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BMC Genomics. 2007 Jul 10;8:226.

Cloning and expression of a zebrafish SCN1B ortholog and identification of a species-specific splice variant.

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  • 1Department of Pharmacology, University of Michigan, Ann Arbor, MI 48109-0632, USA. ahobson@umich.edu <ahobson@umich.edu>

Abstract

BACKGROUND:

Voltage-gated Na+ channel beta1 (Scn1b) subunits are multi-functional proteins that play roles in current modulation, channel cell surface expression, cell adhesion, cell migration, and neurite outgrowth. We have shown previously that beta1 modulates electrical excitability in vivo using a mouse model. Scn1b null mice exhibit spontaneous seizures and ataxia, slowed action potential conduction, decreased numbers of nodes of Ranvier in myelinated axons, alterations in nodal architecture, and differences in Na+ channel alpha subunit localization. The early death of these mice at postnatal day 19, however, make them a challenging model system to study. As a first step toward development of an alternative model to investigate the physiological roles of beta1 subunits in vivo we cloned two beta1-like subunit cDNAs from D. rerio.

RESULTS:

Two beta1-like subunit mRNAs from zebrafish, scn1ba_tv1 and scn1ba_tv2, arise from alternative splicing of scn1ba. The deduced amino acid sequences of Scn1ba_tv1 and Scn1ba_tv2 are identical except for their C-terminal domains. The C-terminus of Scn1ba_tv1 contains a tyrosine residue similar to that found to be critical for ankyrin association and Na+ channel modulation in mammalian beta1. In contrast, Scn1ba_tv2 contains a unique, species-specific C-terminal domain that does not contain a tyrosine. Immunohistochemical analysis shows that, while the expression patterns of Scn1ba_tv1 and Scn1ba_tv2 overlap in some areas of the brain, retina, spinal cord, and skeletal muscle, only Scn1ba_tv1 is expressed in optic nerve where its staining pattern suggests nodal expression. Both scn1ba splice forms modulate Na+ currents expressed by zebrafish scn8aa, resulting in shifts in channel gating mode, increased current amplitude, negative shifts in the voltage dependence of current activation and inactivation, and increases in the rate of recovery from inactivation, similar to the function of mammalian beta1 subunits. In contrast to mammalian beta1, however, neither zebrafish subunit produces a complete shift to the fast gating mode and neither subunit produces complete channel inactivation or recovery from inactivation.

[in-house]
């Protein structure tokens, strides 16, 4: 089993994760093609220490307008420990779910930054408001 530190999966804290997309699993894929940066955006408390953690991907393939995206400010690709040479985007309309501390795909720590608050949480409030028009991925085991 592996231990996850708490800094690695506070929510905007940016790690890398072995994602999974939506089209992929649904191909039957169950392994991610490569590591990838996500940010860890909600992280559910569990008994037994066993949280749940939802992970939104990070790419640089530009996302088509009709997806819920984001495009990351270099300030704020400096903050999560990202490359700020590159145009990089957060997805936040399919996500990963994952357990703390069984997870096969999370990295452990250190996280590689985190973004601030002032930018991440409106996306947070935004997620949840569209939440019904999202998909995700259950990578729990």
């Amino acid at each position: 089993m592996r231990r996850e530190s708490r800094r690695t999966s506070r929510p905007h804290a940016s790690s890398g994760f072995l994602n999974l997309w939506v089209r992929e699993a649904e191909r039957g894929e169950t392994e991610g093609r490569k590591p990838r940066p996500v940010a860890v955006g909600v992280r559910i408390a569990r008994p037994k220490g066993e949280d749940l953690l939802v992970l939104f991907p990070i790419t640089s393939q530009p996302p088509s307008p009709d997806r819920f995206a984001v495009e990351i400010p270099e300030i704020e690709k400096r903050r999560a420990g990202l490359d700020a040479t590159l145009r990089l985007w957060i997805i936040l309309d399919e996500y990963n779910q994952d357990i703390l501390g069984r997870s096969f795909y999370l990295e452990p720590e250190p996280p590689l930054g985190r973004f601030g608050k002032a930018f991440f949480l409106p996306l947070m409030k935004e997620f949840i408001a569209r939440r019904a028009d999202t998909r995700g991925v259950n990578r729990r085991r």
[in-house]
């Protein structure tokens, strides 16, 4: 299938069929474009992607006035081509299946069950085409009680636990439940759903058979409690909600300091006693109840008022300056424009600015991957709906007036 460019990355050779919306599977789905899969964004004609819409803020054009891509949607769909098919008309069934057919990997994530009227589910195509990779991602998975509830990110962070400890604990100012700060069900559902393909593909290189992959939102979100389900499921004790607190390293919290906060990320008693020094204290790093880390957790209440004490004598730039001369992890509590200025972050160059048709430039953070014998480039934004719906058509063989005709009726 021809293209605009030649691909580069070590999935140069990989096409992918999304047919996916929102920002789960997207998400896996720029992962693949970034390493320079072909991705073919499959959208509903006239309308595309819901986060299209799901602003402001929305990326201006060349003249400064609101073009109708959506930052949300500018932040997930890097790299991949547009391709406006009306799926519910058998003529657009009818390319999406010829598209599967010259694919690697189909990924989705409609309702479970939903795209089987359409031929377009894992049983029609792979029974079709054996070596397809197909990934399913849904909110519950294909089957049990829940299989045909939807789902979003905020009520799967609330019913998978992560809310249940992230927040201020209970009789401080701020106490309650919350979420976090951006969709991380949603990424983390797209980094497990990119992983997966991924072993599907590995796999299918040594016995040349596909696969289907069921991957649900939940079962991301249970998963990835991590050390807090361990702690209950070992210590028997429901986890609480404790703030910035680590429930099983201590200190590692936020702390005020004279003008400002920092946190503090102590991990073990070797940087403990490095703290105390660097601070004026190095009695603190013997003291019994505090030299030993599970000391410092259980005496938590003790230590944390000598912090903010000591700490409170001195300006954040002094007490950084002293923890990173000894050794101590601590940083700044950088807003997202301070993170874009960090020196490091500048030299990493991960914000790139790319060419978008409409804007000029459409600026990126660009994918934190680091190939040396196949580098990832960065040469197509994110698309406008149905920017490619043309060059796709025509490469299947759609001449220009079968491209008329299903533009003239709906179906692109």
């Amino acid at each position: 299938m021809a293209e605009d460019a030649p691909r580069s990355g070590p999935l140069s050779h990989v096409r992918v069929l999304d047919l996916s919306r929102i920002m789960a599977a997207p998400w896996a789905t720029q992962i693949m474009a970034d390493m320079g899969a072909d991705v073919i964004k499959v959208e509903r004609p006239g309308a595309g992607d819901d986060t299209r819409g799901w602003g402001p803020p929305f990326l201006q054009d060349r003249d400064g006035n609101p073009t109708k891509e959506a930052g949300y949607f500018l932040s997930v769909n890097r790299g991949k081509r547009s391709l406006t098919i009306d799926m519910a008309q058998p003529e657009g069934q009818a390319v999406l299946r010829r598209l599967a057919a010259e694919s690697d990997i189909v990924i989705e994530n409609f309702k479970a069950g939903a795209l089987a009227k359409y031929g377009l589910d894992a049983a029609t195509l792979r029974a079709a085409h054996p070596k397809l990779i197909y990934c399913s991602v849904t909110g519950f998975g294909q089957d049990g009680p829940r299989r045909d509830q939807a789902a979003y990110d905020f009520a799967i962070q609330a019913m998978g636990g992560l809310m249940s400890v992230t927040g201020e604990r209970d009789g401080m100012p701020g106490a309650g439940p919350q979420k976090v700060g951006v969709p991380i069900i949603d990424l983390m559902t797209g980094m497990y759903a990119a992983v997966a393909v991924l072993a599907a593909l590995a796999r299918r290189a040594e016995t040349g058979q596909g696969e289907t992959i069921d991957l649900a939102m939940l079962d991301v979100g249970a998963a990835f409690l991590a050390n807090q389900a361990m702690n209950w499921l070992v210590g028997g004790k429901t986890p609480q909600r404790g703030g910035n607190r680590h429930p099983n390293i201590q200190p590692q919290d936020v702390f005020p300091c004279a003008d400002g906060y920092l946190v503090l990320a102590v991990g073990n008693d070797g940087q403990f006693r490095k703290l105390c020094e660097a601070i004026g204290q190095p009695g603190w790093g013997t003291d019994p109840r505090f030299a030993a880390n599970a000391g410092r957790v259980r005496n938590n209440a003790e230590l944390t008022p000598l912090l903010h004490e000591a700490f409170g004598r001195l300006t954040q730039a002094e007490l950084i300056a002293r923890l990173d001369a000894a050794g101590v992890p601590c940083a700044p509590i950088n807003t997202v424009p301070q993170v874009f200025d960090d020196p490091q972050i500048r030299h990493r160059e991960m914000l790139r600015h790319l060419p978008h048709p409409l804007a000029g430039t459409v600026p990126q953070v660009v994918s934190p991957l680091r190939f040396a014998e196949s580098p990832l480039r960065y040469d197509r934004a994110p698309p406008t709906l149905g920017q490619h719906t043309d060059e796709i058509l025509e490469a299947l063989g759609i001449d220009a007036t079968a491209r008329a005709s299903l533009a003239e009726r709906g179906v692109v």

CONCLUSION:

These data add to our understanding of structure-function relationships in Na+ channel beta1 subunits and establish zebrafish as an ideal system in which to determine the contribution of scn1ba to electrical excitability in vivo.

PMID:
17623064
PMCID:
PMC1965480
DOI:
10.1186/1471-2164-8-226
[PubMed - indexed for MEDLINE]
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